[Editorial] China`s misguided nationalism
The Chinese move to incorporate the Goguryeo Dynasty
into its ancient history is absurd, but beyond that it is also alarming because
it appears to reflect a trend of rising nationalism in that giant country.
Unfortunately, there is growing evidence of the nationalistic trend these days
in China`s official and private behaviors, and that is generating concern among
China`s neighbors over the emergence of new hegemonism and expansionism Many
China watchers noted Chinese fans` wild, unruly rooting for their national squad
during the recent Asian Cup soccer championship - particularly their show of raw
antagonism toward Korean and Japanese teams. In a country where few spontaneous
popular actions are seen, this outpouring of public sentiment is understood as
resulting from surging national pride among the people, combined with their
competitive mentality toward more economically advanced neighbors.
China`s leaders deserve credit for creating a national atmosphere in which
people`s confidence in their own economic gains, sprinkled with a certain
antipathy toward foreign competitors, has kept them from making demands for
rapid democratic progress, a theme feared since the events at Tiananmen Square a
decade and a half ago. The peculiar academic effort, called the "Northeast Asia
Project" which is focused on rearranging ancient history to claim China`s
control of Manchuria millennia ago, is apparently part of such an endeavor.
In Beijing`s official circles, new emphasis is being given to the national
theme of "rich nation, strong military." This goal was introduced during the
16th general convention of the Chinese Communist Party and was again presented
by President Hu Jintao to the 15th educational session of the CCP political
bureau last month. Hu stressed to top party cadres that defense capabilities
should be increased in tandem with economic power to promote national interests
in a competitive world.
Hu`s emphasis on strong armed forces, which some viewed as a challenge to the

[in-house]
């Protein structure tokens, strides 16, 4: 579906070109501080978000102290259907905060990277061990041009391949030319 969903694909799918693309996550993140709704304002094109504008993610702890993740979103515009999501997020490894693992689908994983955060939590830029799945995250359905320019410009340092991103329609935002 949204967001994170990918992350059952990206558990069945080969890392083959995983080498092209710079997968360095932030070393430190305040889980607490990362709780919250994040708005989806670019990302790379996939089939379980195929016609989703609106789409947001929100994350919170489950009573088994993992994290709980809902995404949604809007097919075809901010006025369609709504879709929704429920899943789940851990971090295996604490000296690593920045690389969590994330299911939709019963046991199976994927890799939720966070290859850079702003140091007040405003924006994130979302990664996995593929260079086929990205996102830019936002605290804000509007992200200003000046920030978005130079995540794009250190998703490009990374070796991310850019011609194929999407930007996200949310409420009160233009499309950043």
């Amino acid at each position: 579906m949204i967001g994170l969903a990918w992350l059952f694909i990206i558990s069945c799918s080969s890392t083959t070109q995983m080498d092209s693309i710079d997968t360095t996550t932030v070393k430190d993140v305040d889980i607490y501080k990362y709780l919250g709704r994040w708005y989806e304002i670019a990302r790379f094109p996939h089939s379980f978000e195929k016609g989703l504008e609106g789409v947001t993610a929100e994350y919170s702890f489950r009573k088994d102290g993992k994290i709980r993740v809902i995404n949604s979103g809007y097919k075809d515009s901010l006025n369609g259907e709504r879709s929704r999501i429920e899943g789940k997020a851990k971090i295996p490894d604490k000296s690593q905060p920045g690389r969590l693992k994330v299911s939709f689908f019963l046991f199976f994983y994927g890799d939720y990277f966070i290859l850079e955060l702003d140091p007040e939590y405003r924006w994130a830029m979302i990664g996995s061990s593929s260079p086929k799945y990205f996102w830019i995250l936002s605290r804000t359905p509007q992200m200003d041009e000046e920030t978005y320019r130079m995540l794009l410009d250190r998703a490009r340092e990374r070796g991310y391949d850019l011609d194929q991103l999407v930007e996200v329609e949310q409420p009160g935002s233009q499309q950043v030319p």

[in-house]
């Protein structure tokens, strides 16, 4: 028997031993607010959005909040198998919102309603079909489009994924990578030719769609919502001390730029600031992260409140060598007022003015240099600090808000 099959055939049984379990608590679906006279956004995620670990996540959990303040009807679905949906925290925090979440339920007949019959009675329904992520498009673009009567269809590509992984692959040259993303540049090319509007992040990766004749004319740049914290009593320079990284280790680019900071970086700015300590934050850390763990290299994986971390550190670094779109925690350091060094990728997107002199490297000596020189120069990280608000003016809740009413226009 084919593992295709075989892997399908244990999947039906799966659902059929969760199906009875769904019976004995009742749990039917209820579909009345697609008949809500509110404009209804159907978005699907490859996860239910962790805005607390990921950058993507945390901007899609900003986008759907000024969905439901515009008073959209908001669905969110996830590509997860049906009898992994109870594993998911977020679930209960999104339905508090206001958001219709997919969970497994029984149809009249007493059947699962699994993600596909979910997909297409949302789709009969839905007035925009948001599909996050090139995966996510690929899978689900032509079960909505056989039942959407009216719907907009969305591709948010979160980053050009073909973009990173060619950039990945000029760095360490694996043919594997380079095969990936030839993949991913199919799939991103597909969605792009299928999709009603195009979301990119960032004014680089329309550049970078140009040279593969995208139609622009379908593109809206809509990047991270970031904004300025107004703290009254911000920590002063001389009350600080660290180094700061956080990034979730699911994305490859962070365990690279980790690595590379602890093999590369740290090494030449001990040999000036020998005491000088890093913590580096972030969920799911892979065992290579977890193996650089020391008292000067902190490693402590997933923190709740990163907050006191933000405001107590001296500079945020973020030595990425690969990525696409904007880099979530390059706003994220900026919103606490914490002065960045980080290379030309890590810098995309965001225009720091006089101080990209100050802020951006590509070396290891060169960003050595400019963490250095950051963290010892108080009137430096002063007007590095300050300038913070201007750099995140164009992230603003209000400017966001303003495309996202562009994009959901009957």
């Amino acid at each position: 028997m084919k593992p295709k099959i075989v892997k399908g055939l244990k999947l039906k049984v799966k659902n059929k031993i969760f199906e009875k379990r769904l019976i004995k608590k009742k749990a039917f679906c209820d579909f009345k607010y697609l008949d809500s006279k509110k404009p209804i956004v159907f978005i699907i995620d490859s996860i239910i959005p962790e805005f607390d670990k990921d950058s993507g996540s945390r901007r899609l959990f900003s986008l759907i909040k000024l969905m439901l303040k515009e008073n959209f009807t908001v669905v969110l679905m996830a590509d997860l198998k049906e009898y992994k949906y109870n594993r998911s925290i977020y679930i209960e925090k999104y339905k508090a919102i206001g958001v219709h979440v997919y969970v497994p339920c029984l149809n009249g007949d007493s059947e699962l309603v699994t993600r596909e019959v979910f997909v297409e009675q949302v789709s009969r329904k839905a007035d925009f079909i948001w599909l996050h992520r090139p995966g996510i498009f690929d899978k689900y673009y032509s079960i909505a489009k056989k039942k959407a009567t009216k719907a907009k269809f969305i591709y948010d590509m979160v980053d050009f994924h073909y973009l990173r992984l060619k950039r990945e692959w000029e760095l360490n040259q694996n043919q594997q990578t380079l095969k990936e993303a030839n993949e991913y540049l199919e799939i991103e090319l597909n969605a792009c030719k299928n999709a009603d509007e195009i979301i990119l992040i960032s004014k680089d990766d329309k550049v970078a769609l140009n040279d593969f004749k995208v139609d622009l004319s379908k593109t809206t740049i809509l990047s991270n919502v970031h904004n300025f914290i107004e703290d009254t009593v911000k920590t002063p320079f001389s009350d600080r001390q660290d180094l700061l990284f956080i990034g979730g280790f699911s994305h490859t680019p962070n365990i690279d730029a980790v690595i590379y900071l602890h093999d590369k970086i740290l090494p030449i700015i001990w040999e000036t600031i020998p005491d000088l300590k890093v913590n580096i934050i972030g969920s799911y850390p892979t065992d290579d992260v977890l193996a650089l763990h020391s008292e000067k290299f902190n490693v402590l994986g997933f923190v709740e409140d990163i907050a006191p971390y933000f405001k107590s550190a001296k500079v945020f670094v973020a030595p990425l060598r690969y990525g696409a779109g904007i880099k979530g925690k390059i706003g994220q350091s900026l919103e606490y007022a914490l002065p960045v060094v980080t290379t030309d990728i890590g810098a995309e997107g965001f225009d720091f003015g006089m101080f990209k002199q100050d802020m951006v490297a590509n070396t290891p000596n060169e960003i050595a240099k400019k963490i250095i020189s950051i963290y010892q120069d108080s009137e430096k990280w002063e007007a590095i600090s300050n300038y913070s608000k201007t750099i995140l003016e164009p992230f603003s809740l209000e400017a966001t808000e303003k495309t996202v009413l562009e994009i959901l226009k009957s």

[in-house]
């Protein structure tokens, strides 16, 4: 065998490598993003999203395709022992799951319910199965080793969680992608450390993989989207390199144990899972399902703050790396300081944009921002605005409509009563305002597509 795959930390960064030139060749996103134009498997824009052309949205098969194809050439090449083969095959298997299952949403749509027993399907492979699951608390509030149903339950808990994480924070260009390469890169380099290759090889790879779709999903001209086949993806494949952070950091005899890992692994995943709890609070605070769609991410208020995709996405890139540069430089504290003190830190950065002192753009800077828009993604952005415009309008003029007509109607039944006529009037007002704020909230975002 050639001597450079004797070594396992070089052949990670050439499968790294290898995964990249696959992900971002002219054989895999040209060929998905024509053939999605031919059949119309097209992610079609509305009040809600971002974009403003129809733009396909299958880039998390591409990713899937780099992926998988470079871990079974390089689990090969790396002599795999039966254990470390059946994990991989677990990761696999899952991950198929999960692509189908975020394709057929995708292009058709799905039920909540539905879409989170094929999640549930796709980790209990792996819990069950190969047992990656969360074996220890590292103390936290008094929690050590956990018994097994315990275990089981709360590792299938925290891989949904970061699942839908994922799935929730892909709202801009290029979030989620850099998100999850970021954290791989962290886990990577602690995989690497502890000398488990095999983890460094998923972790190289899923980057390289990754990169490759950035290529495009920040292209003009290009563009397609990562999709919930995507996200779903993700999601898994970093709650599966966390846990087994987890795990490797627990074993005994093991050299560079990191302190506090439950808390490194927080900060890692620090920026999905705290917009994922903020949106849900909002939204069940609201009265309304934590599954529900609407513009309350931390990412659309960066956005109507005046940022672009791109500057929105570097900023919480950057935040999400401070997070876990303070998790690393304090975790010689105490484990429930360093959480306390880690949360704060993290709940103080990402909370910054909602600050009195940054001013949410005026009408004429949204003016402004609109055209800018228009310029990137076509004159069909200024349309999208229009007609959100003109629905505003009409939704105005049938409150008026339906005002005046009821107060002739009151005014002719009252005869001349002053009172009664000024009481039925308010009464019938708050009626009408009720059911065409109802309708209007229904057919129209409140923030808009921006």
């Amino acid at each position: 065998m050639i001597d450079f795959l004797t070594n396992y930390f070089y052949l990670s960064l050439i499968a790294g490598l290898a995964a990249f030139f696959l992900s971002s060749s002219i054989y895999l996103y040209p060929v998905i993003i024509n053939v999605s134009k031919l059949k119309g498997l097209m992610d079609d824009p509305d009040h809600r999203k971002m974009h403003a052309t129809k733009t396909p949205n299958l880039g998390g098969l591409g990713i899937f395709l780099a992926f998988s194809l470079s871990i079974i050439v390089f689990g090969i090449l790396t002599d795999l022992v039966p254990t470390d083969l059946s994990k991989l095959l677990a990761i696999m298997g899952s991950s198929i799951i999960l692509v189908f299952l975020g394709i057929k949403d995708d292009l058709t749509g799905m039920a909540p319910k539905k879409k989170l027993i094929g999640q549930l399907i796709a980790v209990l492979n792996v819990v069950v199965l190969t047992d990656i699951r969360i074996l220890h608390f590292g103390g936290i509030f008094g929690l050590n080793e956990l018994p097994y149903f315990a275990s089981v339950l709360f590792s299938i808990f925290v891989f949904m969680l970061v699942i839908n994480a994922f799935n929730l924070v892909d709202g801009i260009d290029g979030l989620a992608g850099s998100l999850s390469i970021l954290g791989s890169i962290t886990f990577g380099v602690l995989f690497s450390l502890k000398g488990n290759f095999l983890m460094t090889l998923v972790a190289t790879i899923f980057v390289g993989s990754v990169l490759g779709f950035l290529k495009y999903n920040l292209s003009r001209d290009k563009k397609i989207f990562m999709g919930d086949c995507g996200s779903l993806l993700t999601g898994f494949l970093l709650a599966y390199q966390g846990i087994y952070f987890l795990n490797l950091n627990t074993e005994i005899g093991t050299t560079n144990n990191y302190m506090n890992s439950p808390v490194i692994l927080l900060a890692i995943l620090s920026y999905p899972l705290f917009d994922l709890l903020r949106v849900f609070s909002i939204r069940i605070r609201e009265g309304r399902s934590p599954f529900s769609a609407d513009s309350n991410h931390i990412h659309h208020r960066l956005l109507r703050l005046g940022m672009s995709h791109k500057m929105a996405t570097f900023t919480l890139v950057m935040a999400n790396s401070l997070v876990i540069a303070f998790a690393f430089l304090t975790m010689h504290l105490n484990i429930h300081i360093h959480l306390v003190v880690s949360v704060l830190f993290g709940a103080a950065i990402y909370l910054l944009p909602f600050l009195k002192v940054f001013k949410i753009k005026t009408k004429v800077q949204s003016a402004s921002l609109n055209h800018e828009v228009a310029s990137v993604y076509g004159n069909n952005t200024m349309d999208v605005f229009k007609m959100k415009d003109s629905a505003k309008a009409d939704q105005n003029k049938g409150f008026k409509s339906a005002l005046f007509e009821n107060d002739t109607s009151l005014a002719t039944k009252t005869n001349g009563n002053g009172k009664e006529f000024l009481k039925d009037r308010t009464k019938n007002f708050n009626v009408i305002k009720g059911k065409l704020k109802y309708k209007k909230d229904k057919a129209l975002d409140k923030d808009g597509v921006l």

power of Military Commission Chairman Jiang Zemin in the complex leadership
structure in Beijing, is an expression of China`s new policy to take a more
aggressive stance on defense and external affairs on the basis of its economic
strength. The new policy direction is reflected in China`s appreciable efforts
to help settle the North Korean nuclear arms problem through the ongoing
multilateral talks in Beijing.
On the other hand, China has expressed increasingly vehement criticisms about
Japan glossing over its past history and recent "provocative" acts such as Prime
Minister Koizumi`s frequent visits to the Yasukuni war shrine. These can be
understood as a legitimate reaction to Tokyo`s aberrations, but China`s own
tampering with ancient Goguryeo history is simply deplorable and intolerable.
Beijing`s obliteration of Korea`s entire history up until the 1948 founding of
the Republic of Korea on its government Internet website in response to Seoul`s
official protest is an infantile action.
Despite its long history, China in a sense is a young country in terms of
economic development and democratic political maturity. To this growing nation,
we are willing to offer a sincere recommendation regarding its national course,
for its own benefit as well as for peace and prosperity in the East Asian
Externally, Beijing should try to exercise leadership in the region more
spontaneously to create a viable East Asian community and enhance
forward-looking economic and security cooperation to counter the European and
American blocs. Pursuing this lofty objective would be a good use of China`s
newly earned economic might and political clout.
Internally, the Beijing leadership should prepare quietly for democratic
development, from local party representation to the center, to meet the growing
public demand that is foreseeable as a consequence of economic advancement, and
avoid disastrous upheavals.
In pursuing these worthy policy goals, the Chinese authorities must find no
room to engage in such useless and counterproductive activities as denying a
neighboring country`s historical origin.
(Korea Herald 2004-8-13)